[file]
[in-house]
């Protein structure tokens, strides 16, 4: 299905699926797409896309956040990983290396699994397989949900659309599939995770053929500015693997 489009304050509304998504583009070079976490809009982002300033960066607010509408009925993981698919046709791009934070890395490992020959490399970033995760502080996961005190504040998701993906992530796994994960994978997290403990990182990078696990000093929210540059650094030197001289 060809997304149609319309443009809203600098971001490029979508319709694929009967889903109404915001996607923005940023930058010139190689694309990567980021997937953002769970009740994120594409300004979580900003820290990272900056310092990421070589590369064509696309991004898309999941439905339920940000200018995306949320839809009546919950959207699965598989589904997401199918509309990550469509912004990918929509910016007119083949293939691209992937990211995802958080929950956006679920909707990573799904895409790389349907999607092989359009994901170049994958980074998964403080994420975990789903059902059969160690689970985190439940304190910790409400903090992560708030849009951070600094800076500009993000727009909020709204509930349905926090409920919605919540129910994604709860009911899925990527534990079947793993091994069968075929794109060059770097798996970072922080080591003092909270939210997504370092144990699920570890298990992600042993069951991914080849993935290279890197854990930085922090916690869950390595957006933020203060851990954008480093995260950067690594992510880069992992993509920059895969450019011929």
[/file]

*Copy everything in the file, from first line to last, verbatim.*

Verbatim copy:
[in-house]
């Protein structure tokens, strides 16, 4: 299905699926797409896309956040990983290396699994397989949900659309599939995770053929500015693997 489009304050509304998504583009070079976490809009982002300033960066607010509408009925993981698919046709791009934070890395490992020959490399970033995760502080996961005190504040998701993906992530796994994960994978997290403990990182990078696990000093929210540059650094030197001289 060809997304149609319309443009809203600098971001490029979508319709694929009967889903109404915001996607923005940023930058010139190689694309990567980021997937953002769970009740994120594409300004979580900003820290990272900056310092990421070589590369064509696309991004898309999941439905339920940000200018995306949320839809009546919950959207699965598989589904997401199918509309990550469509912004990918929509910016007119083949293939691209992937990211995802958080929950956006679920909707990573799904895409790389349907999607092989359009994901170049994958980074998964403080994420975990789903059902059969160690689970985190439940304190910790409400903090992560708030849009951070600094800076500009993000727009909020709204509930349905926090409920919605919540129910994604709860009911899925990527534990079947793993091994069968075929794109060059770097798996970072922080080591003092909270939210997504370092144990699920570890298990992600042993069951991914080849993935290279890197854990930085922090916690869950390595957006933020203060851990954008480093995260950067690594992510880069992992993509920059895969450019011929």